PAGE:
The oldest parts of Gerum Church are the choir and apse, dating from circa 1200 and Romanesque in style. The presently visible, Gothic nave dates from a later time of the 13th century and probably replaced an earlier, Romanesque nave. The tower, which was never finished, was built circa 1300. The only non-medieval part of the church is the sacristy, built in 1835.
Gerum Church is constructed of limestone. The exterior is whitewashed apart from several finely carved stone details. The façade is broken by four windows on the southern side while the northern completely lacks windows. The church has three portals, one Romanesque in the choir and two Gothic in the nave and tower, respectively. The Gothic portals are decorated with stone sculptures. Inside, the church carries frescos from at least three different periods: the 13th century, the 15th century (by the Master of the Passion of Christ) and the 18th century. The church also has a decorated stained glass window from the 14th century.References:
The Abbey of Saint-Etienne, also known as Abbaye aux Hommes ('Men"s Abbey'), is a former monastery dedicated to Saint Stephen (Saint Étienne). It is considered, along with the neighbouring Abbaye aux Dames ('Ladies" Abbey'), to be one of the most notable Romanesque buildings in Normandy. Like all the major abbeys in Normandy, it was Benedictine.
Lanfranc, before being an Archbishop of Canterbury, was abbot of Saint-Etienne. Built in Caen stone during the 11th century, the two semi-completed churches stood for many decades in competition. An important feature added to both churches in about 1120 was the ribbed vault, used for the first time in France. The two abbey churches are considered forerunners of the Gothic architecture. The original Romanesque apse was replaced in 1166 by an early Gothic chevet, complete with rosette windows and flying buttresses. Nine towers and spires were added in the 13th century. The interior vaulting shows a similar progression, beginning with early sexpartite vaulting (using circular ribs) in the nave and progressing to quadipartite vaults (using pointed ribs) in the sanctuary.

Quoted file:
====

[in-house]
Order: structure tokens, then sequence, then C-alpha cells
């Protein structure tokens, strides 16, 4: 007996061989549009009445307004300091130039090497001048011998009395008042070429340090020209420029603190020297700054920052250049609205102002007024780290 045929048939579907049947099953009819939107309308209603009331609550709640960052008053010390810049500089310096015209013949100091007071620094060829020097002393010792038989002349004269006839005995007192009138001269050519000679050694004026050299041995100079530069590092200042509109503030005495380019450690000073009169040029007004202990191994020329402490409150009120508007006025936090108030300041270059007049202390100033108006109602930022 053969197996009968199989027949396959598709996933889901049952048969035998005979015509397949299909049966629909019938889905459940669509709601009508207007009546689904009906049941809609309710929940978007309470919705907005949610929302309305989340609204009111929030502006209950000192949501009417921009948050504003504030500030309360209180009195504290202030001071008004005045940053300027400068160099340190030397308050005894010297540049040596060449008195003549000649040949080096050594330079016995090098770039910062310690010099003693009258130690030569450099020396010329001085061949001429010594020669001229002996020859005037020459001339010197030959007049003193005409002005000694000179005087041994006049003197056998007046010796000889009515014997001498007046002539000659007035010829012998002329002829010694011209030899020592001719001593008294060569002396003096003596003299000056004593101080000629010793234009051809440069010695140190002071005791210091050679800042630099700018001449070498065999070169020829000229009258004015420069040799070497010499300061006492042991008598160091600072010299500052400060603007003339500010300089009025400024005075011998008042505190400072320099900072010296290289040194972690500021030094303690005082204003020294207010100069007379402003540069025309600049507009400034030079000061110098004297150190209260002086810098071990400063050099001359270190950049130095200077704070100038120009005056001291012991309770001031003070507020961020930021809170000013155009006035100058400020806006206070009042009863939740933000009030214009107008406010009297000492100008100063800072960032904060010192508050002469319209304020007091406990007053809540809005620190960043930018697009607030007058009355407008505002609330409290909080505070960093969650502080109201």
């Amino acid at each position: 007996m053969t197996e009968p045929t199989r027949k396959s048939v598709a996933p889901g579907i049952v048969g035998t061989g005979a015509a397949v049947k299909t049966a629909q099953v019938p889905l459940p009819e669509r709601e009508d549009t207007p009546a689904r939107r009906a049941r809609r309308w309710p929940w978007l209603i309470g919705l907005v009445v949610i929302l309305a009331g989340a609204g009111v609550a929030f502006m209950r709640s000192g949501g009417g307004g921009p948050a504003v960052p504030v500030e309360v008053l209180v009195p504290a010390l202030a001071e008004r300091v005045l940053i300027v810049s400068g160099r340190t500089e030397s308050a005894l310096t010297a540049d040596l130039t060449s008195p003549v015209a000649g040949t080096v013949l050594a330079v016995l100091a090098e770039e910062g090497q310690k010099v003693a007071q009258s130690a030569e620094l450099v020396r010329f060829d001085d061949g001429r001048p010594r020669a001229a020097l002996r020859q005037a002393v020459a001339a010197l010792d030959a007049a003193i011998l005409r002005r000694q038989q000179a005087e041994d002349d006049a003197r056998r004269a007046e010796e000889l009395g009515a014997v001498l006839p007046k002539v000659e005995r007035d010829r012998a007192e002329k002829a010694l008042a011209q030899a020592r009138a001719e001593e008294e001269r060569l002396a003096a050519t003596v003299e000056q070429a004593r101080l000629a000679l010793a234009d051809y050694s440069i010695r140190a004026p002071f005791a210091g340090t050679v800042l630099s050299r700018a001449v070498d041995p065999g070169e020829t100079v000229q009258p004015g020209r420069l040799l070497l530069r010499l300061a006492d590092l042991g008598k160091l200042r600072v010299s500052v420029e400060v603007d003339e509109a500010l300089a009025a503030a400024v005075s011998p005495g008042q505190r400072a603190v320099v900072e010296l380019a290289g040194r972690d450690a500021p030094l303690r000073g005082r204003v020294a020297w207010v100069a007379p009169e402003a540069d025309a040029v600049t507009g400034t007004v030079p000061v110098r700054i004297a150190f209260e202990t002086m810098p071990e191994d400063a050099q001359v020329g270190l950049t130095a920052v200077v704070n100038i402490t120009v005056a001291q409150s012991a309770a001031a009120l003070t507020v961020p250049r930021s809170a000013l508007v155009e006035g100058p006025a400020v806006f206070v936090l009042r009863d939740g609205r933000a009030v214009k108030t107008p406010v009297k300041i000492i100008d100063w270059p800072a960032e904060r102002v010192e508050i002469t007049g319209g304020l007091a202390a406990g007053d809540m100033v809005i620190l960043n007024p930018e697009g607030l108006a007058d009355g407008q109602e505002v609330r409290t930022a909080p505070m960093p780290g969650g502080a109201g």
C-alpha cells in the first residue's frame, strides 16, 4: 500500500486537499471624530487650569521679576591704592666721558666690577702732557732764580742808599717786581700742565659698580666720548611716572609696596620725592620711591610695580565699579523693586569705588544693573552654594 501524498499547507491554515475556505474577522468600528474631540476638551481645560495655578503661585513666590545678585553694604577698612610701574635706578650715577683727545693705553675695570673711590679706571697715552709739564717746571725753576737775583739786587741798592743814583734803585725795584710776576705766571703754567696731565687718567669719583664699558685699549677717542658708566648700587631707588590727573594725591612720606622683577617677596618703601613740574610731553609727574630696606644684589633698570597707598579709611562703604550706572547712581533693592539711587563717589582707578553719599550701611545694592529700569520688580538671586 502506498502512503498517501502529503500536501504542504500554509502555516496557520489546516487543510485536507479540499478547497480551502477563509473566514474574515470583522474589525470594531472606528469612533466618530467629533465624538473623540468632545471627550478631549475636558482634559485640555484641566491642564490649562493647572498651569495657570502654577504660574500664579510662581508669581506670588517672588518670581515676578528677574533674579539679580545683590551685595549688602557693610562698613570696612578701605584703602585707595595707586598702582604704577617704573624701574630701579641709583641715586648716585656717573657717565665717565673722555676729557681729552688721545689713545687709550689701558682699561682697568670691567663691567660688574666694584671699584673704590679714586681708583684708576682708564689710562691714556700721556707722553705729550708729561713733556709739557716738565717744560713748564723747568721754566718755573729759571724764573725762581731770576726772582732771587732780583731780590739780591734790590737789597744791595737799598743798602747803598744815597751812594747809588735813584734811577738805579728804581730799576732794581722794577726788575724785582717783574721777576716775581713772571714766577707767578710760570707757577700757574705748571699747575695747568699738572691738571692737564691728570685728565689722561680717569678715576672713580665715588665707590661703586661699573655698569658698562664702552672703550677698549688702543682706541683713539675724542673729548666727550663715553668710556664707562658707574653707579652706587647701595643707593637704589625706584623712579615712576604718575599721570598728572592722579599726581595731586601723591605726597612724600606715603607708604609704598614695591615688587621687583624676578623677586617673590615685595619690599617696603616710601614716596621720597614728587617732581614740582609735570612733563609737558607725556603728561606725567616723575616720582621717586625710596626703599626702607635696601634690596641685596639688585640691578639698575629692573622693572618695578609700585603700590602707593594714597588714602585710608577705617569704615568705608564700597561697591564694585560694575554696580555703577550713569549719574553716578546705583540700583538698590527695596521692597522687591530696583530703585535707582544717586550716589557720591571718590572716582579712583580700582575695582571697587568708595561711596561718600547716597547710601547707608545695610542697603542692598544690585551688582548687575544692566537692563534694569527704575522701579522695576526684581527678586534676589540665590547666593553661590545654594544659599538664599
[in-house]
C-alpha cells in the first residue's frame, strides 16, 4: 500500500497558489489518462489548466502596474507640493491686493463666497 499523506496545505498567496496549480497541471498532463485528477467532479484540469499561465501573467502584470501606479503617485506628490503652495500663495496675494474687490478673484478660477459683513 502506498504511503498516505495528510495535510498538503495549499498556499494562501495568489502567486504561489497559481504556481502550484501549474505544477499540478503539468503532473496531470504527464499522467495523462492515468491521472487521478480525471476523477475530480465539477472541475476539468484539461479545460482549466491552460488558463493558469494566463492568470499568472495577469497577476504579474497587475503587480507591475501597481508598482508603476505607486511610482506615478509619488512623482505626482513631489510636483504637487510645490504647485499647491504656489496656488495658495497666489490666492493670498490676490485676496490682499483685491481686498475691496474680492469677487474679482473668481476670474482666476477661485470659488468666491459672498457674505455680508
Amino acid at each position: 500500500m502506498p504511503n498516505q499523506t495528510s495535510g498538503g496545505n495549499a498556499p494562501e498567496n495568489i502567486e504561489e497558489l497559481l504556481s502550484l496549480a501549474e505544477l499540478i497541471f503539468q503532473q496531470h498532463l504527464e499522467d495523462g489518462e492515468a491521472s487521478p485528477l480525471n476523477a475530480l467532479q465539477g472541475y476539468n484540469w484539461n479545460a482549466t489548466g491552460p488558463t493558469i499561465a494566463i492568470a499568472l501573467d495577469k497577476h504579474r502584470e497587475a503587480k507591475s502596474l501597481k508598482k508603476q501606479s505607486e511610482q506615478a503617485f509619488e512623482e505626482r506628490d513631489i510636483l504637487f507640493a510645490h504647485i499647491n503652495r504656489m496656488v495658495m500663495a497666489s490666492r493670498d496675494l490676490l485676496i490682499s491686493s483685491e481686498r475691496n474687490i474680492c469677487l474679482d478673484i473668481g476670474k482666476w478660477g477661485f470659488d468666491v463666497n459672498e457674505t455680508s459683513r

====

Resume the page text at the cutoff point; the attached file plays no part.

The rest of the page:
The two monasteries were finally donated by William the Conqueror and his wife, Matilda of Flanders, as penalty for their marriage against the Pope"s ruling. William was buried here; Matilda was buried in the Abbaye aux Dames. Unfortunately William"s original tombstone of black marble, the same kind as Matilda"s in the Abbaye aux Dames, was destroyed by the Calvinist iconoclasts in the 16th century and his bones scattered.
As a consequence of the Wars of Religion, the high lantern tower in the middle of the church collapsed and was never rebuilt. The Benedictine abbey was suppressed during the French Revolution and the abbey church became a parish church. From 1804 to 1961, the abbey buildings accommodated a prestigious high school, the Lycée Malherbe. During the Normandy Landings in 1944, inhabitants of Caen found refuge in the church; on the rooftop there was a red cross, made with blood on a sheet, to show that it was a hospital (to avoid bombings).